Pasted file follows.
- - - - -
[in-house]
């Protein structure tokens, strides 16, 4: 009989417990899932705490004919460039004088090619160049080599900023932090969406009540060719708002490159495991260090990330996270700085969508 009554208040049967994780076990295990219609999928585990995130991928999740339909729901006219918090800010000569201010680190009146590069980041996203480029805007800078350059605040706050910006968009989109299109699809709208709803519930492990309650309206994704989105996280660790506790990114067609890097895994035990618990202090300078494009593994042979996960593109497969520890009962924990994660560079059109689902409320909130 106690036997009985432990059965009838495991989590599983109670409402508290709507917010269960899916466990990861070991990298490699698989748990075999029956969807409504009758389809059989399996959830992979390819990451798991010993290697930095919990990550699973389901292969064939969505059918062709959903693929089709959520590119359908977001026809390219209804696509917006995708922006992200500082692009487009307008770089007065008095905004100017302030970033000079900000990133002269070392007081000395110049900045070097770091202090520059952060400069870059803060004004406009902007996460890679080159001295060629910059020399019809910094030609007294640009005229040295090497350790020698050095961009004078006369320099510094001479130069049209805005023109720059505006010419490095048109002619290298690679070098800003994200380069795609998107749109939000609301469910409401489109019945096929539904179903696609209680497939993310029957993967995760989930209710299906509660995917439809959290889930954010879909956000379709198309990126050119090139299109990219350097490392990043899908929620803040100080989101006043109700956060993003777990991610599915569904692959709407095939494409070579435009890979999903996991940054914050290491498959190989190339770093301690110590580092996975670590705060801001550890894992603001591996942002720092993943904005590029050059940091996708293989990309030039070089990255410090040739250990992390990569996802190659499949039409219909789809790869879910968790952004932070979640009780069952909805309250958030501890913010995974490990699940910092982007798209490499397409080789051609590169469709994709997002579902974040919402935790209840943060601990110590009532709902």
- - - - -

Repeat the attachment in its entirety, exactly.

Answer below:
[in-house]
């Protein structure tokens, strides 16, 4: 009989417990899932705490004919460039004088090619160049080599900023932090969406009540060719708002490159495991260090990330996270700085969508 009554208040049967994780076990295990219609999928585990995130991928999740339909729901006219918090800010000569201010680190009146590069980041996203480029805007800078350059605040706050910006968009989109299109699809709208709803519930492990309650309206994704989105996280660790506790990114067609890097895994035990618990202090300078494009593994042979996960593109497969520890009962924990994660560079059109689902409320909130 106690036997009985432990059965009838495991989590599983109670409402508290709507917010269960899916466990990861070991990298490699698989748990075999029956969807409504009758389809059989399996959830992979390819990451798991010993290697930095919990990550699973389901292969064939969505059918062709959903693929089709959520590119359908977001026809390219209804696509917006995708922006992200500082692009487009307008770089007065008095905004100017302030970033000079900000990133002269070392007081000395110049900045070097770091202090520059952060400069870059803060004004406009902007996460890679080159001295060629910059020399019809910094030609007294640009005229040295090497350790020698050095961009004078006369320099510094001479130069049209805005023109720059505006010419490095048109002619290298690679070098800003994200380069795609998107749109939000609301469910409401489109019945096929539904179903696609209680497939993310029957993967995760989930209710299906509660995917439809959290889930954010879909956000379709198309990126050119090139299109990219350097490392990043899908929620803040100080989101006043109700956060993003777990991610599915569904692959709407095939494409070579435009890979999903996991940054914050290491498959190989190339770093301690110590580092996975670590705060801001550890894992603001591996942002720092993943904005590029050059940091996708293989990309030039070089990255410090040739250990992390990569996802190659499949039409219909789809790869879910968790952004932070979640009780069952909805309250958030501890913010995974490990699940910092982007798209490499397409080789051609590169469709994709997002579902974040919402935790209840943060601990110590009532709902």